- Rescued from a shelter: Animal shelters do amazing work for animals in our community every single day, but the reality is that a shelter can still be a stressful environment for an animal. It’s a place filled with foreign smells, sounds, and sights. This can be an overwhelming situation for a dog, and lead them to cling to the human that rescues them from it all.
- Being left alone as a puppy: If a dog was left alone more often than they should have been as a puppy, this can also lead to an unhealthy level of clinginess that can turn into separation anxiety. Dogs, but especially puppies, depend on their owners for their needs like food, water, enrichment and playtime, and socialization. If a puppy is ignored a lot when they’re developing and learning, they can become overly attached to anyone who pays them any attention at all.
- Experiencing a traumatic event alone: If your dog has ever experienced a traumatic event while by themselves it could also lead to separation anxiety. This could be an injury, a previous owner passing away, or physical abuse.
There are a lot of potential reasons that could cause your dog to develop separation anxiety. The important thing to remember is that it doesn’t have to be permanent. There are many ways you can work with your dog to help resolve their issues with anxiety.
How to help your dog with separation anxiety
It’s important to have a conversation with your veterinarian about your dog’s behavioral issues, as they could point to more serious problems. But know that there are a lot of easy, inexpensive ways you can try to help your dog with separation anxiety before resorting to more expensive or complicated methods.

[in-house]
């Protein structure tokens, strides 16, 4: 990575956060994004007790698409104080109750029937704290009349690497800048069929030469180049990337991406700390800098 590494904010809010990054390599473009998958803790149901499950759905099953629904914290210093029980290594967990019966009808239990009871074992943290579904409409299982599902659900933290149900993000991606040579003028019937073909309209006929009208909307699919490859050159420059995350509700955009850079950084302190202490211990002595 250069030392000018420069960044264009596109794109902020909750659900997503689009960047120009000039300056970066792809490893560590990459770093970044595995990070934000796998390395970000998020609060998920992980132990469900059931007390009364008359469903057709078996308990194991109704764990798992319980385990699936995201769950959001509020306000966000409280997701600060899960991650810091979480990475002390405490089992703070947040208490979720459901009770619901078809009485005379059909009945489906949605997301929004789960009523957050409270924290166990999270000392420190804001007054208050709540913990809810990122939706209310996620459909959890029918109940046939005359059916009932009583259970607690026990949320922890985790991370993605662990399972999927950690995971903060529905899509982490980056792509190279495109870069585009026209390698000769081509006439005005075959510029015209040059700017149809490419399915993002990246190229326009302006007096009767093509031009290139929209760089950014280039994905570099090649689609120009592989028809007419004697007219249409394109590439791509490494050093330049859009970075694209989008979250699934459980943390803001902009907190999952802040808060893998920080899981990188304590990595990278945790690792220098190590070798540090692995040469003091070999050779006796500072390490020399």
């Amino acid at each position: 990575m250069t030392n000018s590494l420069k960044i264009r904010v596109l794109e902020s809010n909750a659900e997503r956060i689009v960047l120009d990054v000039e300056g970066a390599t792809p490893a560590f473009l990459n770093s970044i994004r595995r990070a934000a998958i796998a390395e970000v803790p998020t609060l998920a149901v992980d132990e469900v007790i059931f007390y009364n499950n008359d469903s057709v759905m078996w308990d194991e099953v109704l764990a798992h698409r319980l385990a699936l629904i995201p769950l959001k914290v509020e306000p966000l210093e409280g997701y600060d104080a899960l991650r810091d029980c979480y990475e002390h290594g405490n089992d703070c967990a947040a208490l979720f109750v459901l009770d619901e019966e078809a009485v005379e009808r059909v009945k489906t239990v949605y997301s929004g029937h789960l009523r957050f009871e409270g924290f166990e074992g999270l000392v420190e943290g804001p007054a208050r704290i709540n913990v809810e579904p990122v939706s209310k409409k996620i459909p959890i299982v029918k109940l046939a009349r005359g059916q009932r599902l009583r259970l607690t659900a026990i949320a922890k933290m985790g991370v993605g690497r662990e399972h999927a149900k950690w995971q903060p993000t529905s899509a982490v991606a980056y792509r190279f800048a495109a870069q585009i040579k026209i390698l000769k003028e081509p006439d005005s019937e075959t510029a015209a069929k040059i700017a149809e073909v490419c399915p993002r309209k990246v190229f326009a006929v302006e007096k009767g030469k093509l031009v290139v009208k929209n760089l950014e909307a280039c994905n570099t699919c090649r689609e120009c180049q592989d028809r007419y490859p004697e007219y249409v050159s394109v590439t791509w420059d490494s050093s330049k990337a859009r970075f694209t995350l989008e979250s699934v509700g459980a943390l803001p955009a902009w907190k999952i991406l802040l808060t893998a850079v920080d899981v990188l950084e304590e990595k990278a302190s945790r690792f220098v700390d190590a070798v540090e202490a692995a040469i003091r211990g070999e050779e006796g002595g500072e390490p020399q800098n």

Find ways to distract your dog any time you have to leave them home alone. This could be through toys and puzzles that keep them engaged and offer them a reward. Calming music or white noise has also proven to be a useful distraction for anxious dogs. Calming treats can also be a good, simple solution.
Creating a calming environment for your dog can help teach them that it’s okay to be left alone. There are multiple products you can buy to help calm your pet during your absence, including anxiety wraps and calming pheromones.
Uneventful Departures & Arrivals
When you’re leaving your dog or coming home to your dog, don’t turn it into a big event. Don’t treat them differently, say goodbye, or get them over excited upon your return home. If your dog starts acting out when you come home because they’re so excited, don’t give them any extra attention until they’ve calmed back down.